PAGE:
Google updated its Transparency Report on Tuesday with details about the the US government's use of national security letters, a controversial investigative technique that was greatly expanded after 9/11 under the Patriot Act.
The update revealed that between 1,000 and 1,999 of the internet search giant's users were affected by between 0 and 999 of the letters. The FBI and other agencies can issue those letters to demand basic identifying information on users without a warrant as part of national security investigations.
The transparency report numbers are purposefully vague. As Google noted in a blog post accompanying the update, the FBI and other agencies using the letters can impose a gag order on the ISPs, email providers and other companies who receive them.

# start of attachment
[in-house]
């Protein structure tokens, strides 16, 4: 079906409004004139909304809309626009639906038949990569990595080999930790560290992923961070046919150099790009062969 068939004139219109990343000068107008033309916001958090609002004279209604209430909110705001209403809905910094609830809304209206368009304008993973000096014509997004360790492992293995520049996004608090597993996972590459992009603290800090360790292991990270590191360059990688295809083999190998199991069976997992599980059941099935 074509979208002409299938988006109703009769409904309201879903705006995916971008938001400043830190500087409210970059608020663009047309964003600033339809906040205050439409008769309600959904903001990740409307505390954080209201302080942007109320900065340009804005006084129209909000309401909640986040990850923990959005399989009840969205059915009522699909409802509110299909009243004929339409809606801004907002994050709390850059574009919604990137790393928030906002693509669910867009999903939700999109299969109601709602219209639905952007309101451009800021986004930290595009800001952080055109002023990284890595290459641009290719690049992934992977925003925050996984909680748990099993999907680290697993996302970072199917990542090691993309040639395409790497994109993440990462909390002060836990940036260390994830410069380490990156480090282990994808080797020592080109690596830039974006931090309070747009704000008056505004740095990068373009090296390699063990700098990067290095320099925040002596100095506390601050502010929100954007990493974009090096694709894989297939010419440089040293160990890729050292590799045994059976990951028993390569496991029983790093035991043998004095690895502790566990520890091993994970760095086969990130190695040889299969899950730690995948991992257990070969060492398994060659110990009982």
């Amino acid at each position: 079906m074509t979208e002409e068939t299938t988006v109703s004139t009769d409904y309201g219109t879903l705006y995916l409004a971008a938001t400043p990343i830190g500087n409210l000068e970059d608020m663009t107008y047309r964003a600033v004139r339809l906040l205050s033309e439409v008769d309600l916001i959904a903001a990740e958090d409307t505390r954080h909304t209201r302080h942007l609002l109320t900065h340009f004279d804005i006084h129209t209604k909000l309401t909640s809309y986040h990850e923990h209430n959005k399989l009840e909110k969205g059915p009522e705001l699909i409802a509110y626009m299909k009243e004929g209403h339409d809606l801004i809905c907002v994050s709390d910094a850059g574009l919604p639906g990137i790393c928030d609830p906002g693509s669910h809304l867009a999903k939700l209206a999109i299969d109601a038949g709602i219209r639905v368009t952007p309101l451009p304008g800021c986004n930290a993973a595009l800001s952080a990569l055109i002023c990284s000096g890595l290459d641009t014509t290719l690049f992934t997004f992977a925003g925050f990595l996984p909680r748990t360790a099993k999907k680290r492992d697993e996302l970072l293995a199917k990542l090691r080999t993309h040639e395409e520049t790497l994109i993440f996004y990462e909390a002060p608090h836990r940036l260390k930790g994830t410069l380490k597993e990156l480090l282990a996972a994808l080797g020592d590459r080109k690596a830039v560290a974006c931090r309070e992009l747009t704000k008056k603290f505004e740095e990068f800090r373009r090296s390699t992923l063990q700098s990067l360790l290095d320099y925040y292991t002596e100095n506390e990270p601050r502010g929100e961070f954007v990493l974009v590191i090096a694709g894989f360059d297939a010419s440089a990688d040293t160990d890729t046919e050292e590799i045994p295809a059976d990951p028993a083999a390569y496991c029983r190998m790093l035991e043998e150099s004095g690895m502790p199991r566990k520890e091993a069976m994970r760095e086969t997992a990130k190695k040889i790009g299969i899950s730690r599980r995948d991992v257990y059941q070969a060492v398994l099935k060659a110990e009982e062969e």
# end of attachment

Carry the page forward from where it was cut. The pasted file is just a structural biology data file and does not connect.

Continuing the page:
One man who ran a small ISP, Nicholas Merrill, has fought for nine years to reveal more details about a national security letter he received, and fought, in 2004.
"The FBI has the authority to prohibit companies from talking about these requests," said Richard Salgado, legal director, law enforcement and information security at Google. "But we've been trying to find a way to provide more information about the NSLs we get -- particularly as people have voiced concerns about the increase in their use since 9/11."
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